I’m back from paradise! Read lots of books, spent time with family, and enjoyed some rest and relaxation. I hope you all enjoyed the holidays, too, and were able to spend some quality time with your loved ones. I thrive off of fresh beginnings, so it’s no wonder I’m feeling excited by this New Year. The opportunities to create the life we want are abundant. I’m especially looking forward to a new opportunity that starts tomorrow. In the morning, I will be flying to Los Angeles to start a mentorship with Christine Hassler. Reading her books and being coached by her has had a profound effect on my life. After finding her book, 20 Something 20 Everything, in my early twenties and reading her bio about what she did for a living (life coach, speaker, blogger), I knew that was the life and career I wanted to create for myself. Since that time, I’ve been personally coached by her, attended her seminars, went on one of her retreats to Costa Rica, and am now joining a small group of women who will be mentored by her. This opportunity is a dream come true. Many of the self-help books I’ve read encourage the concept of finding a mentor to help you grow your business, however that’s easier said then done. I wanted to share some tips based on my experience to consider when choosing a career mentor that is right for you!
- Are they a style match? After being coached by several different coaches I realized that each coach has their own style of coaching. For example, some may work with a personality test, some have a conversational style, some are completely goal oriented, etc. What I realized was that some styles did not suit me as well as others. Once I realized Christine’s style of coaching was the style of coach I wanted to become, then I knew working with her, as opposed to others, was a right fit for me. Ask yourself the following when deciding if a mentor is right for you:
- How does this person (mentor) interact with other employees or with their clients?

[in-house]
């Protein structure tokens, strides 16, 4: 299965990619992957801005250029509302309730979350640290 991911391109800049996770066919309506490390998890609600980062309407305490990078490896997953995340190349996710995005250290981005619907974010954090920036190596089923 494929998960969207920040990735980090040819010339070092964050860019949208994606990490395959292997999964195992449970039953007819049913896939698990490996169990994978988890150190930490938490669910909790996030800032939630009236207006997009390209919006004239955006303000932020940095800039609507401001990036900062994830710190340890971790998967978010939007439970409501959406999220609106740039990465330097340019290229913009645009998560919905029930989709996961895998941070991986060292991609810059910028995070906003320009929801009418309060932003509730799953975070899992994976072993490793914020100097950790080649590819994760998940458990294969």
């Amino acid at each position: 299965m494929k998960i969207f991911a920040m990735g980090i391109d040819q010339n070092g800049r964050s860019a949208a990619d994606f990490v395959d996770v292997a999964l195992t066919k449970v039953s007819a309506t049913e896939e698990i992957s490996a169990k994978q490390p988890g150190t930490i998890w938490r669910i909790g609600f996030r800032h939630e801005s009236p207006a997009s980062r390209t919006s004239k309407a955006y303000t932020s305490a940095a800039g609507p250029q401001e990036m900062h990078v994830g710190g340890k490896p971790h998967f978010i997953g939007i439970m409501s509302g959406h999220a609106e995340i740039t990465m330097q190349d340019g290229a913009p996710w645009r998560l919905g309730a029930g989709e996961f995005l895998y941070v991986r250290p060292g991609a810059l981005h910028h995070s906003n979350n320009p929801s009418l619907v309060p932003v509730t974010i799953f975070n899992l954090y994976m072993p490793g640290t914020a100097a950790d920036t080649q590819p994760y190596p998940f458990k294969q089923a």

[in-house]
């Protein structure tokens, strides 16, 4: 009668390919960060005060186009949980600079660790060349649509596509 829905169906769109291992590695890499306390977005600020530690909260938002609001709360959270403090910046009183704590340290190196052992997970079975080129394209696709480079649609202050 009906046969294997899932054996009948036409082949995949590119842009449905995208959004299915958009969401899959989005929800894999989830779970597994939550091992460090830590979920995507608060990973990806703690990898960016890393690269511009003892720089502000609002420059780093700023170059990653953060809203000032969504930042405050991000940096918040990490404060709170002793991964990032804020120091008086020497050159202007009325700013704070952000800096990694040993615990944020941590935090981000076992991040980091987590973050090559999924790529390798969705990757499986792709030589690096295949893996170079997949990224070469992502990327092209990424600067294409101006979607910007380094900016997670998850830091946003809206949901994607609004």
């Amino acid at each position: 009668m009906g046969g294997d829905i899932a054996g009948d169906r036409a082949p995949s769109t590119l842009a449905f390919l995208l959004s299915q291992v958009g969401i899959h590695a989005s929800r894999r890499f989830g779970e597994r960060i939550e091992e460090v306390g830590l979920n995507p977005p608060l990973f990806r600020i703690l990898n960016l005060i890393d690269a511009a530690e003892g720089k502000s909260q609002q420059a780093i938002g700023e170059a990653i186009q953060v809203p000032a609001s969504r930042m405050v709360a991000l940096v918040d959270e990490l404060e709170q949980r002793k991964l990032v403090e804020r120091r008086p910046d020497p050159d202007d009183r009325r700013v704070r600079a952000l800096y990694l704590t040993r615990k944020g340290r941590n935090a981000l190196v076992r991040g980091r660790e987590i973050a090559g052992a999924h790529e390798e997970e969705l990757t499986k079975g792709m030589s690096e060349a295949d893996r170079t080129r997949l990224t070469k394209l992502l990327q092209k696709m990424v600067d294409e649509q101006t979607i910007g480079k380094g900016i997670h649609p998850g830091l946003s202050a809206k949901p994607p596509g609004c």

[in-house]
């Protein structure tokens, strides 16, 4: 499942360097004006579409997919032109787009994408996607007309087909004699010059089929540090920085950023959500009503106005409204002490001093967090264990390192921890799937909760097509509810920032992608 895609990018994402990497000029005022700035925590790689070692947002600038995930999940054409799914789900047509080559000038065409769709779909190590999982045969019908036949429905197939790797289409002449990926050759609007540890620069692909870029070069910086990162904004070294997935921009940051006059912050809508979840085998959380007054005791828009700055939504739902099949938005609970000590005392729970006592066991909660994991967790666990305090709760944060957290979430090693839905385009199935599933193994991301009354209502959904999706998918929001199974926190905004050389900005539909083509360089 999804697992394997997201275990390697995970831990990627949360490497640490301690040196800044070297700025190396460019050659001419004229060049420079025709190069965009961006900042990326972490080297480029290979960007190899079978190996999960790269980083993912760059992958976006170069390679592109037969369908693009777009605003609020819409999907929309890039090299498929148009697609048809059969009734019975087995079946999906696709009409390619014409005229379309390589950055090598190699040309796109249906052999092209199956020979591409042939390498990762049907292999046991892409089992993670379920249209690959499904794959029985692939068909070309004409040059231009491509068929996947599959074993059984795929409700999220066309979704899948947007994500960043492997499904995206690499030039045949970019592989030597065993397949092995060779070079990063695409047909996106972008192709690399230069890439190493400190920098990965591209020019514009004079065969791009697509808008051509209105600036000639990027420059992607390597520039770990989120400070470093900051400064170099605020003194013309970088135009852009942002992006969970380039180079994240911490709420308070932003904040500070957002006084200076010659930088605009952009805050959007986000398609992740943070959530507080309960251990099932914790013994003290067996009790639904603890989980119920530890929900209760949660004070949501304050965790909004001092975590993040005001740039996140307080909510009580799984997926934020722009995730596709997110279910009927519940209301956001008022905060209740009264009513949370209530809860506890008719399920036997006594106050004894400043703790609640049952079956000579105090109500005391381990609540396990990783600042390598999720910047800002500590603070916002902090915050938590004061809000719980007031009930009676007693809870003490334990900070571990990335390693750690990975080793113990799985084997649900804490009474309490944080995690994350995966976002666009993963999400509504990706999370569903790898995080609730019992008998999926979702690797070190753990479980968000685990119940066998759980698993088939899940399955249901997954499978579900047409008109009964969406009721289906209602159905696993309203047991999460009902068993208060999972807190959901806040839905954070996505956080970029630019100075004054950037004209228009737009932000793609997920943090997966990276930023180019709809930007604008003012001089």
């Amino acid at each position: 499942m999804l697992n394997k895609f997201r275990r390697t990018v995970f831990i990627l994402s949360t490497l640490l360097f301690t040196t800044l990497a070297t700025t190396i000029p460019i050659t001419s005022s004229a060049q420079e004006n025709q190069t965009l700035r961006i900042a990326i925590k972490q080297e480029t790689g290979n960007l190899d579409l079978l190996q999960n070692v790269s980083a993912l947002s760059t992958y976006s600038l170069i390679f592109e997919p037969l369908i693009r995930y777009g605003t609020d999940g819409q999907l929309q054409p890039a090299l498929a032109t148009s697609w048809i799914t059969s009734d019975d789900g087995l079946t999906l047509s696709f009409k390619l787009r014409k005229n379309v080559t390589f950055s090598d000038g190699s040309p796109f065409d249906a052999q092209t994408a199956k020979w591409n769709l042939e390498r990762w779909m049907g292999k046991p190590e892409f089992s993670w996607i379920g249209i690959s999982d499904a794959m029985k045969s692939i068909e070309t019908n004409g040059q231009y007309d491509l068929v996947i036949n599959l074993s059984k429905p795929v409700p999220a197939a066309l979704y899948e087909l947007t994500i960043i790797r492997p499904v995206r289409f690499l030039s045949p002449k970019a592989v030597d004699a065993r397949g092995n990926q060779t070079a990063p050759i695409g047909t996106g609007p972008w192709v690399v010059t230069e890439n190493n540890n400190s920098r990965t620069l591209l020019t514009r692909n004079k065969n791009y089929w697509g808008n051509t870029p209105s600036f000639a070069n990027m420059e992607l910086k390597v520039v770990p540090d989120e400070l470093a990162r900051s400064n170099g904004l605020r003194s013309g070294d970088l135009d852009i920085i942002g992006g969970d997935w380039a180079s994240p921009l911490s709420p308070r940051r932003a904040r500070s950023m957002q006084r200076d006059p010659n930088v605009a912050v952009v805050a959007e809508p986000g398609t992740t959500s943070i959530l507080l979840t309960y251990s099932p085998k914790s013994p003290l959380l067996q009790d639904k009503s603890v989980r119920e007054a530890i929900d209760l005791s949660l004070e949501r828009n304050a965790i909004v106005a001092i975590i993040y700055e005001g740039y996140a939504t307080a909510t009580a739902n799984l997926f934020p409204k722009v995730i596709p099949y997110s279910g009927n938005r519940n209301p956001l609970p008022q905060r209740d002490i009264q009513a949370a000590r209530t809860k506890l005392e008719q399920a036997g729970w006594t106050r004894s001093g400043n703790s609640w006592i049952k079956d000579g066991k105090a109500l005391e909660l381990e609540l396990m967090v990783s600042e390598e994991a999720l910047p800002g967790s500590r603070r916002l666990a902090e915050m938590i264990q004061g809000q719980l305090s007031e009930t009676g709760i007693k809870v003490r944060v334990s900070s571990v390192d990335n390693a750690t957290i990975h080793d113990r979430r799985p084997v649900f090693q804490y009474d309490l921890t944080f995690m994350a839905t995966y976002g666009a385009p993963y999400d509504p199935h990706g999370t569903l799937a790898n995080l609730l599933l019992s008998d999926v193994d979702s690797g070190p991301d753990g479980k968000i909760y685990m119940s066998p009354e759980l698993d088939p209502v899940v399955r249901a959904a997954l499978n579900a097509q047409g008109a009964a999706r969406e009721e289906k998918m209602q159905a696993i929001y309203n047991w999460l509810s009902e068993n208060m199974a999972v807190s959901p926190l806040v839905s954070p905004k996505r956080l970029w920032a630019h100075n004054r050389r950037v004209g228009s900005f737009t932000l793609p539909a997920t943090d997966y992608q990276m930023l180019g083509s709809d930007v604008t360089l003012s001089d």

- Do you connect with his/her style of working with others?
If so, he/she may be a good fit.
- Are they successful in their field? This one is a big one. It may seem obvious that you want to work with someone who is successful, but it’s also important to see yourself in their success. For example: Do they have the kind of success that you want to have in your business? When I envisioned my life, I saw myself doing what Christine has already successfully done- I, too, want to lead retreats all over the world, coach one-on-one, write books, do TV interviews, and speak all over the country. I knew that these were all areas of interest for myself, so the fact she has succeeded in creating a living for herself doing all the things I love to do was a good indication I would glean so much from her expertise.
- Do your values line up? I don’t exactly know what all of Christine’s values are, but from reading her blog and working with her our values are aligned enough where I don’t feel out of integrity when I am with her. It’s important to me to feel that I’m spending time with someone who is ethical and shares some of my top values, because no matter what their level of success, I’m not just looking at a successful career— I want a successful life and that comes down to who a person truly is inside.
I think one of the best parts about having a mentor is knowing that you have someone to help you when you get stuck. It’s also nice to know that the success you want to create in your life is possible, because you are partnering with someone who is already living the dream you both share. These are just a few of the criteria I used when deciding to invest in and be mentored by Christine. I’m sure that you have other tips on what to look for in a mentor and I would love to read your suggestions in the comments below. Hope you have a great rest of the week and I will catch ya when I get back! Love and Blessings.